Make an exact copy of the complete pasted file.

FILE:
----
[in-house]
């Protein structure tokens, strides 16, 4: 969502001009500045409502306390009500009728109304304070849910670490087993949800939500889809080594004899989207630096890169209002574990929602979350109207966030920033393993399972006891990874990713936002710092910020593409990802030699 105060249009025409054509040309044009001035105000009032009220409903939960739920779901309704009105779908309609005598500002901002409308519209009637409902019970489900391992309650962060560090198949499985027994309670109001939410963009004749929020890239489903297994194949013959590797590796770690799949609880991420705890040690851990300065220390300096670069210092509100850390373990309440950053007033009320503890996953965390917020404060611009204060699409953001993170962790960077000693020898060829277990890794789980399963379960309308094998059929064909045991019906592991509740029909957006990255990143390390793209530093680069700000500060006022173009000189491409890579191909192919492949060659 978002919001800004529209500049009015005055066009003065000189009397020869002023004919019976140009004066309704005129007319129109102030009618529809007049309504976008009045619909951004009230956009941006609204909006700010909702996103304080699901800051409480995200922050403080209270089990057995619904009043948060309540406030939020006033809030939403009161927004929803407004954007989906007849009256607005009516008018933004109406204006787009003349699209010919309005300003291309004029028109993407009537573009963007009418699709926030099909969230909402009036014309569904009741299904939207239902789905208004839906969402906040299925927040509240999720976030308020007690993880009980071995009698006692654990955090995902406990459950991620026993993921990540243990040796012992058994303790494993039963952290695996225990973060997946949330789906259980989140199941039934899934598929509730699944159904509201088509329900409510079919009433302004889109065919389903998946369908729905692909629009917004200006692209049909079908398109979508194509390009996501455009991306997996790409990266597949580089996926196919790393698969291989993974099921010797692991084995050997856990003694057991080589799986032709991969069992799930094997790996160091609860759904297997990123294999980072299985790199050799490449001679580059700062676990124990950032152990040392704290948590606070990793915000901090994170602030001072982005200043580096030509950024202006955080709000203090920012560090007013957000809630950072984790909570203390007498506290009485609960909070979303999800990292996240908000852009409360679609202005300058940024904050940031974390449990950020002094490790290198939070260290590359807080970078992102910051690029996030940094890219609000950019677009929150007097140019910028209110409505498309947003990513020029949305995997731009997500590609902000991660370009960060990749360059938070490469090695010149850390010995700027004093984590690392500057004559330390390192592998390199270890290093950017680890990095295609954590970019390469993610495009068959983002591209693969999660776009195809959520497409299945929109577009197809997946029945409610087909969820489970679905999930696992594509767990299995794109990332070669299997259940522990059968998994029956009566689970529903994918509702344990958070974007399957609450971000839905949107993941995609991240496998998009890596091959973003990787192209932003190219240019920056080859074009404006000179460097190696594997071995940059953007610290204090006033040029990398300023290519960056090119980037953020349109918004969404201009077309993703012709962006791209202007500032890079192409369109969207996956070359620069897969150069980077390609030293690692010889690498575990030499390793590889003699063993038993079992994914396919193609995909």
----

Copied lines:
[in-house]
């Protein structure tokens, strides 16, 4: 969502001009500045409502306390009500009728109304304070849910670490087993949800939500889809080594004899989207630096890169209002574990929602979350109207966030920033393993399972006891990874990713936002710092910020593409990802030699 105060249009025409054509040309044009001035105000009032009220409903939960739920779901309704009105779908309609005598500002901002409308519209009637409902019970489900391992309650962060560090198949499985027994309670109001939410963009004749929020890239489903297994194949013959590797590796770690799949609880991420705890040690851990300065220390300096670069210092509100850390373990309440950053007033009320503890996953965390917020404060611009204060699409953001993170962790960077000693020898060829277990890794789980399963379960309308094998059929064909045991019906592991509740029909957006990255990143390390793209530093680069700000500060006022173009000189491409890579191909192919492949060659 978002919001800004529209500049009015005055066009003065000189009397020869002023004919019976140009004066309704005129007319129109102030009618529809007049309504976008009045619909951004009230956009941006609204909006700010909702996103304080699901800051409480995200922050403080209270089990057995619904009043948060309540406030939020006033809030939403009161927004929803407004954007989906007849009256607005009516008018933004109406204006787009003349699209010919309005300003291309004029028109993407009537573009963007009418699709926030099909969230909402009036014309569904009741299904939207239902789905208004839906969402906040299925927040509240999720976030308020007690993880009980071995009698006692654990955090995902406990459950991620026993993921990540243990040796012992058994303790494993039963952290695996225990973060997946949330789906259980989140199941039934899934598929509730699944159904509201088509329900409510079919009433302004889109065919389903998946369908729905692909629009917004200006692209049909079908398109979508194509390009996501455009991306997996790409990266597949580089996926196919790393698969291989993974099921010797692991084995050997856990003694057991080589799986032709991969069992799930094997790996160091609860759904297997990123294999980072299985790199050799490449001679580059700062676990124990950032152990040392704290948590606070990793915000901090994170602030001072982005200043580096030509950024202006955080709000203090920012560090007013957000809630950072984790909570203390007498506290009485609960909070979303999800990292996240908000852009409360679609202005300058940024904050940031974390449990950020002094490790290198939070260290590359807080970078992102910051690029996030940094890219609000950019677009929150007097140019910028209110409505498309947003990513020029949305995997731009997500590609902000991660370009960060990749360059938070490469090695010149850390010995700027004093984590690392500057004559330390390192592998390199270890290093950017680890990095295609954590970019390469993610495009068959983002591209693969999660776009195809959520497409299945929109577009197809997946029945409610087909969820489970679905999930696992594509767990299995794109990332070669299997259940522990059968998994029956009566689970529903994918509702344990958070974007399957609450971000839905949107993941995609991240496998998009890596091959973003990787192209932003190219240019920056080859074009404006000179460097190696594997071995940059953007610290204090006033040029990398300023290519960056090119980037953020349109918004969404201009077309993703012709962006791209202007500032890079192409369109969207996956070359620069897969150069980077390609030293690692010889690498575990030499390793590889003699063993038993079992994914396919193609995909």